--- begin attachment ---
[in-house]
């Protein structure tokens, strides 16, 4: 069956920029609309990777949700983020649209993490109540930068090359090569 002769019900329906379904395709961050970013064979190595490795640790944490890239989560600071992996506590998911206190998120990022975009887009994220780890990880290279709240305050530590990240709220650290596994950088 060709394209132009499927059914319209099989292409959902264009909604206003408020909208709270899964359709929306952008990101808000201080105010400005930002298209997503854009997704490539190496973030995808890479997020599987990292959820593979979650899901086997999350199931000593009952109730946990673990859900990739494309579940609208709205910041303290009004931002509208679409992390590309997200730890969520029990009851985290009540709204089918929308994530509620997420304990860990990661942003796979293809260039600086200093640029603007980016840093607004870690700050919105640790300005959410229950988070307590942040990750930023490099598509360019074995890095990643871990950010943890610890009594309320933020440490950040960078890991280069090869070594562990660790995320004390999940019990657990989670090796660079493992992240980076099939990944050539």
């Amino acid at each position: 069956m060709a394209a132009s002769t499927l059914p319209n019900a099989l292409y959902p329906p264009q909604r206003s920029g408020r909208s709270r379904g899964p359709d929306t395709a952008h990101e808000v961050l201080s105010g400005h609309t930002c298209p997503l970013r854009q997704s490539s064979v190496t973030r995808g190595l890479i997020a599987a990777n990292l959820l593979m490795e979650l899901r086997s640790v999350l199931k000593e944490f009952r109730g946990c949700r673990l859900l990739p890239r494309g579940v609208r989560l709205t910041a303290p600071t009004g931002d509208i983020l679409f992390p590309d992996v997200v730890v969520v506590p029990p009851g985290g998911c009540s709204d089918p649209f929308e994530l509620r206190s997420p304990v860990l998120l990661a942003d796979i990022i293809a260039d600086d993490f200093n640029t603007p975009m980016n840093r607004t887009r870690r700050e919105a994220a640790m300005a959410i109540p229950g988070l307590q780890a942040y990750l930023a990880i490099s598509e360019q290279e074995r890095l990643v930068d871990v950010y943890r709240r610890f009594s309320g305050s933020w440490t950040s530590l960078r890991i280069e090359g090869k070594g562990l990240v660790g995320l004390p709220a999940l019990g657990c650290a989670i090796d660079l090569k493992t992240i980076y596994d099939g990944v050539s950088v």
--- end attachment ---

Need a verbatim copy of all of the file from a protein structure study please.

[in-house]
């Protein structure tokens, strides 16, 4: 069956920029609309990777949700983020649209993490109540930068090359090569 002769019900329906379904395709961050970013064979190595490795640790944490890239989560600071992996506590998911206190998120990022975009887009994220780890990880290279709240305050530590990240709220650290596994950088 060709394209132009499927059914319209099989292409959902264009909604206003408020909208709270899964359709929306952008990101808000201080105010400005930002298209997503854009997704490539190496973030995808890479997020599987990292959820593979979650899901086997999350199931000593009952109730946990673990859900990739494309579940609208709205910041303290009004931002509208679409992390590309997200730890969520029990009851985290009540709204089918929308994530509620997420304990860990990661942003796979293809260039600086200093640029603007980016840093607004870690700050919105640790300005959410229950988070307590942040990750930023490099598509360019074995890095990643871990950010943890610890009594309320933020440490950040960078890991280069090869070594562990660790995320004390999940019990657990989670090796660079493992992240980076099939990944050539």
């Amino acid at each position: 069956m060709a394209a132009s002769t499927l059914p319209n019900a099989l292409y959902p329906p264009q909604r206003s920029g408020r909208s709270r379904g899964p359709d929306t395709a952008h990101e808000v961050l201080s105010g400005h609309t930002c298209p997503l970013r854009q997704s490539s064979v190496t973030r995808g190595l890479i997020a599987a990777n990292l959820l593979m490795e979650l899901r086997s640790v999350l199931k000593e944490f009952r109730g946990c949700r673990l859900l990739p890239r494309g579940v609208r989560l709205t910041a303290p600071t009004g931002d509208i983020l679409f992390p590309d992996v997200v730890v969520v506590p029990p009851g985290g998911c009540s709204d089918p649209f929308e994530l509620r206190s997420p304990v860990l998120l990661a942003d796979i990022i293809a260039d600086d993490f200093n640029t603007p975009m980016n840093r607004t887009r870690r700050e919105a994220a640790m300005a959410i109540p229950g988070l307590q780890a942040y990750l930023a990880i490099s598509e360019q290279e074995r890095l990643v930068d871990v950010y943890r709240r610890f009594s309320g305050s933020w440490t950040s530590l960078r890991i280069e090359g090869k070594g562990l990240v660790g995320l004390p709220a999940l019990g657990c650290a989670i090796d660079l090569k493992t992240i980076y596994d099939g990944v050539s950088v």